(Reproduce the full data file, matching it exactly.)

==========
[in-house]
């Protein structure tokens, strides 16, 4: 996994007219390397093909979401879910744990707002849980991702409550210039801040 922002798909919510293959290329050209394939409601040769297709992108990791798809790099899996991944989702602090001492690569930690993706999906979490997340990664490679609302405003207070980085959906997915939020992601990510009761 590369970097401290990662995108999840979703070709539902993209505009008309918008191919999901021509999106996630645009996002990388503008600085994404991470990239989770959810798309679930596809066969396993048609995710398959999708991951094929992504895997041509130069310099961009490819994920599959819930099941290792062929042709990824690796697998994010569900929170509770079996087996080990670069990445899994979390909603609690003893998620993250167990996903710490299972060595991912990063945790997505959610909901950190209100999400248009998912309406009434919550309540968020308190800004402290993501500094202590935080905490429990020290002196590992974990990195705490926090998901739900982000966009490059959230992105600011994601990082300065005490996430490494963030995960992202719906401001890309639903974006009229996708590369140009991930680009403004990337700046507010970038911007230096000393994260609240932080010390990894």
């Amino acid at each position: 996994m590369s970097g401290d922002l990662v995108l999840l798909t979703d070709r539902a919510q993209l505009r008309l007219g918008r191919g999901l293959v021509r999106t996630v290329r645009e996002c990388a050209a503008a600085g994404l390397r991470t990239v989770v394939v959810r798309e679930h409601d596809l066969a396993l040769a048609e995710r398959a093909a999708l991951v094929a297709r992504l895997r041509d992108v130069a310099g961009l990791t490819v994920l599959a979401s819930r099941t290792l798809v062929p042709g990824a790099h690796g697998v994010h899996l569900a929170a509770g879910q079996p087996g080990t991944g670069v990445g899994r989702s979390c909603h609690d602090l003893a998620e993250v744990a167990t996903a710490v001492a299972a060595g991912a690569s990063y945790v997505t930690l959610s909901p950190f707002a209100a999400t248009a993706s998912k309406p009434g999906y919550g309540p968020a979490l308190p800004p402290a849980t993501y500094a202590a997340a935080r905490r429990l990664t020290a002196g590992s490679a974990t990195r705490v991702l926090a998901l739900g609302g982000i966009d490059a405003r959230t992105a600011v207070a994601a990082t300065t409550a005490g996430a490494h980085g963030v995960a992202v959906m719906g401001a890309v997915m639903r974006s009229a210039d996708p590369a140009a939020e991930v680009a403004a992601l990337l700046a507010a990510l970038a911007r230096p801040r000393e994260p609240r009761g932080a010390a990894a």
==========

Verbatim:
[in-house]
């Protein structure tokens, strides 16, 4: 996994007219390397093909979401879910744990707002849980991702409550210039801040 922002798909919510293959290329050209394939409601040769297709992108990791798809790099899996991944989702602090001492690569930690993706999906979490997340990664490679609302405003207070980085959906997915939020992601990510009761 590369970097401290990662995108999840979703070709539902993209505009008309918008191919999901021509999106996630645009996002990388503008600085994404991470990239989770959810798309679930596809066969396993048609995710398959999708991951094929992504895997041509130069310099961009490819994920599959819930099941290792062929042709990824690796697998994010569900929170509770079996087996080990670069990445899994979390909603609690003893998620993250167990996903710490299972060595991912990063945790997505959610909901950190209100999400248009998912309406009434919550309540968020308190800004402290993501500094202590935080905490429990020290002196590992974990990195705490926090998901739900982000966009490059959230992105600011994601990082300065005490996430490494963030995960992202719906401001890309639903974006009229996708590369140009991930680009403004990337700046507010970038911007230096000393994260609240932080010390990894």
């Amino acid at each position: 996994m590369s970097g401290d922002l990662v995108l999840l798909t979703d070709r539902a919510q993209l505009r008309l007219g918008r191919g999901l293959v021509r999106t996630v290329r645009e996002c990388a050209a503008a600085g994404l390397r991470t990239v989770v394939v959810r798309e679930h409601d596809l066969a396993l040769a048609e995710r398959a093909a999708l991951v094929a297709r992504l895997r041509d992108v130069a310099g961009l990791t490819v994920l599959a979401s819930r099941t290792l798809v062929p042709g990824a790099h690796g697998v994010h899996l569900a929170a509770g879910q079996p087996g080990t991944g670069v990445g899994r989702s979390c909603h609690d602090l003893a998620e993250v744990a167990t996903a710490v001492a299972a060595g991912a690569s990063y945790v997505t930690l959610s909901p950190f707002a209100a999400t248009a993706s998912k309406p009434g999906y919550g309540p968020a979490l308190p800004p402290a849980t993501y500094a202590a997340a935080r905490r429990l990664t020290a002196g590992s490679a974990t990195r705490v991702l926090a998901l739900g609302g982000i966009d490059a405003r959230t992105a600011v207070a994601a990082t300065t409550a005490g996430a490494h980085g963030v995960a992202v959906m719906g401001a890309v997915m639903r974006s009229a210039d996708p590369a140009a939020e991930v680009a403004a992601l990337l700046a507010a990510l970038a911007r230096p801040r000393e994260p609240r009761g932080a010390a990894a």